Step 6 - The Town Walls
- Location : Pembroke
- Length : 2 miles
- Parking : Next to Pembroke Castle
- Picnics spots : There are benches and scenic views throughout the walk
- Accessibility : Generally quite a flat gentle stroll with one relatively steep incline
- Description of this walk : A circular walk around the town of Pembroke
Turn to the south, down the steep slope of New Way. This part of Pembroke is known as Orange Town. Much of this is 19th century but this was also the area where the town's tanneries, slaughter house and gas works were located. Several of these buildings still survive.
Walk east along the bottom of the slope. Here you will find several sections of the old town wall and one or two defensive towers. One of them has a 19th century gazebo built onto the top - incongruous but recently restored.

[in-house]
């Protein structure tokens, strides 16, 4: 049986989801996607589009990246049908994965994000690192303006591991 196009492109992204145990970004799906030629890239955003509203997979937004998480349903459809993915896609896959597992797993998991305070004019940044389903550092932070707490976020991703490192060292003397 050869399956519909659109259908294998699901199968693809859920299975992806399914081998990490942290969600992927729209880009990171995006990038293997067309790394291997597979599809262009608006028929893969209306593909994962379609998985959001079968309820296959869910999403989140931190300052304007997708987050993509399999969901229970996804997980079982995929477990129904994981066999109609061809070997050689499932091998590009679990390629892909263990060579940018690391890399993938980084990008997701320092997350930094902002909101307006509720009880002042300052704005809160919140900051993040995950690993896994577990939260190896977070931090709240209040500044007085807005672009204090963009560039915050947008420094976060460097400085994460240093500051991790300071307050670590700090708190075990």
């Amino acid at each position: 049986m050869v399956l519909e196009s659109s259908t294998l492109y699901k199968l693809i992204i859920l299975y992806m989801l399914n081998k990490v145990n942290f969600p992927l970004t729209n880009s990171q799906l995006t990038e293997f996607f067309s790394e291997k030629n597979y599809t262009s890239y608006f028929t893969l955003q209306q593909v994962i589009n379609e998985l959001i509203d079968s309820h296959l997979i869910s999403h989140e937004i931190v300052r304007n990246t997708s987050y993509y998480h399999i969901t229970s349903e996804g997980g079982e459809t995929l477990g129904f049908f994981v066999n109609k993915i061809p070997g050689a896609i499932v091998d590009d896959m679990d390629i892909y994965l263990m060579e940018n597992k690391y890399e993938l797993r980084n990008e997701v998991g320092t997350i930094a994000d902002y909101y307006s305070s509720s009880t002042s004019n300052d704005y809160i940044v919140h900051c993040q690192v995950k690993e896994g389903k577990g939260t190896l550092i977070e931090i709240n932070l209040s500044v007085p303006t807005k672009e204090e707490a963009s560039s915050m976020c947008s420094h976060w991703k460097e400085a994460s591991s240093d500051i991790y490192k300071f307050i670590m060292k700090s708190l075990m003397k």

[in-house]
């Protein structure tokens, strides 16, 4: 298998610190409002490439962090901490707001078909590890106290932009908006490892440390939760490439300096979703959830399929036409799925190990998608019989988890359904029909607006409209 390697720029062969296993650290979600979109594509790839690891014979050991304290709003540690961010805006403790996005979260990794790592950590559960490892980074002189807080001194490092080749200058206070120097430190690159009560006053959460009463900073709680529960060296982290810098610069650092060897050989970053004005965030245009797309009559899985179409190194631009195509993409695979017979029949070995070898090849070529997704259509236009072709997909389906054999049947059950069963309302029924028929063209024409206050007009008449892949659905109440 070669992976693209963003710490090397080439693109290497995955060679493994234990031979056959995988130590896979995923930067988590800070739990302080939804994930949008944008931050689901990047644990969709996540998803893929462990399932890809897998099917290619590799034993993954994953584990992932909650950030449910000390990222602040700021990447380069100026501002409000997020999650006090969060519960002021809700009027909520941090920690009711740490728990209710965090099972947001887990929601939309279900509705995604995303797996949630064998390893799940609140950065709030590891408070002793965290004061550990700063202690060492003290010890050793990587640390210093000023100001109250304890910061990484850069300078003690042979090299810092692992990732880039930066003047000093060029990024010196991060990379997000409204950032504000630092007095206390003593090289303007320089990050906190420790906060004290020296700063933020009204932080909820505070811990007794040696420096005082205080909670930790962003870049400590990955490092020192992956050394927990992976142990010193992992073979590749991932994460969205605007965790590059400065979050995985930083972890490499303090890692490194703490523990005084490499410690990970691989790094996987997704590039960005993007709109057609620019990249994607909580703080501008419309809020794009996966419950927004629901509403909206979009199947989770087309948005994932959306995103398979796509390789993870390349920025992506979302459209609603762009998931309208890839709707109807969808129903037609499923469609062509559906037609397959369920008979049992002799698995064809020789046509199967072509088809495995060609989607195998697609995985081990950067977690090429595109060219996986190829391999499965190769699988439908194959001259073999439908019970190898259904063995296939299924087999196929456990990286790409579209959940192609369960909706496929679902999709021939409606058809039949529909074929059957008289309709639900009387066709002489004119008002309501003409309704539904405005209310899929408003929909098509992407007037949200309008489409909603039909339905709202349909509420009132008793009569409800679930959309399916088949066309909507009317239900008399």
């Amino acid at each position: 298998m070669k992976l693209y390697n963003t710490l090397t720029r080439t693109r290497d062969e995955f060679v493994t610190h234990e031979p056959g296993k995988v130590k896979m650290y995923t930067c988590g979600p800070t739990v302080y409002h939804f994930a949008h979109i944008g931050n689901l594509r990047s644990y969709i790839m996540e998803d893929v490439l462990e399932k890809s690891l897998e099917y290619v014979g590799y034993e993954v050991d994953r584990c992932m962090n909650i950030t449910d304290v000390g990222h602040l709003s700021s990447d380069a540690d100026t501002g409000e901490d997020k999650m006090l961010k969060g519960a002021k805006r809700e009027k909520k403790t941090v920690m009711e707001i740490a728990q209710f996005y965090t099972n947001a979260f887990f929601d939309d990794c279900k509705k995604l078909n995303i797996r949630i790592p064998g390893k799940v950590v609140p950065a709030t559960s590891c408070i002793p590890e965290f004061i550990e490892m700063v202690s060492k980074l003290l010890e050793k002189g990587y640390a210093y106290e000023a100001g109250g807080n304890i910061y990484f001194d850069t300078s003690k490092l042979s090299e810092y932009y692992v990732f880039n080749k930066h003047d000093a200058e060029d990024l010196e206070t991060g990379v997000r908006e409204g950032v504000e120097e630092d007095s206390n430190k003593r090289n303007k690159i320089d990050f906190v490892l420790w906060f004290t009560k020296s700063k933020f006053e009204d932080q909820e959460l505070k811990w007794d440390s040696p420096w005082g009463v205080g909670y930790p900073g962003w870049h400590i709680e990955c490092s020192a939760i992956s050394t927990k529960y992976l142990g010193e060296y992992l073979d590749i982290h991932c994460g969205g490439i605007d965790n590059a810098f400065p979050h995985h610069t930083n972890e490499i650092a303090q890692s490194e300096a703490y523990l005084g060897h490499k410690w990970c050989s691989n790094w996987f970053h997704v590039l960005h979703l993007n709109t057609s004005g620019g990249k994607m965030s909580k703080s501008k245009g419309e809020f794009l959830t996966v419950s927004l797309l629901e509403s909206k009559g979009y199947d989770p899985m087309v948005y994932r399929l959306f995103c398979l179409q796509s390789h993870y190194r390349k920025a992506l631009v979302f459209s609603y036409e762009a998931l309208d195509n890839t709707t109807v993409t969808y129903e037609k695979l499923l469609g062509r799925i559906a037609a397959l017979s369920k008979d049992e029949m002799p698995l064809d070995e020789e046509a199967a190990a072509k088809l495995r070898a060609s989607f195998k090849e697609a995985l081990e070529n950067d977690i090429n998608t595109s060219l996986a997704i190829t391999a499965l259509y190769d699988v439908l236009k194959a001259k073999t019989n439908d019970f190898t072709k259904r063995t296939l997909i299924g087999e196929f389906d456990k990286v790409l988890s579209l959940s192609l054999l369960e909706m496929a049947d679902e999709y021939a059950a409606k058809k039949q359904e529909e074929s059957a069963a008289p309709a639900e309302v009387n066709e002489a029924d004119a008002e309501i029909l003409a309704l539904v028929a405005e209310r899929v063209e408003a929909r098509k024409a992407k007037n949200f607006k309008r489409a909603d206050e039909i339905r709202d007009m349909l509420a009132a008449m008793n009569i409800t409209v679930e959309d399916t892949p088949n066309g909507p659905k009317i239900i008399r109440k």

The town walls sit at the foot of the ridge and the advantages of this are obvious. Any attacking force would, first, have to scale these walls and then have to struggle up the steep slope to gain the level of the Main Street - all the while with defenders firing down on them.
The open land was known as The Commons, an area that flooded when the tide came in. The town was protected on three sides by water - yet another problem for any attacking forces.
Stories of early sieges come, in the main from the pen of Giraldus Cambrensis and should be taken with "a pinch of salt". In 1096, he says that the town and castle almost fell to the besieging Welsh. Only the desperate ruse of throwing four dead pigs across the wall and dropping a letter to say that the castle was plentifully supplied - saved the day. The Welsh lost heart and lifted the siege! It's a lovely story but hardly credible.
Adventure back in time to find out all about Norman life
Presenter and writer Phil Carradice is a regular blogger on the Wales History site.
How the landscape can teach us about our Norman predecessors.
Ewch ar anturiaethau gyda'r cymeriadau yn ein straeon a gemau.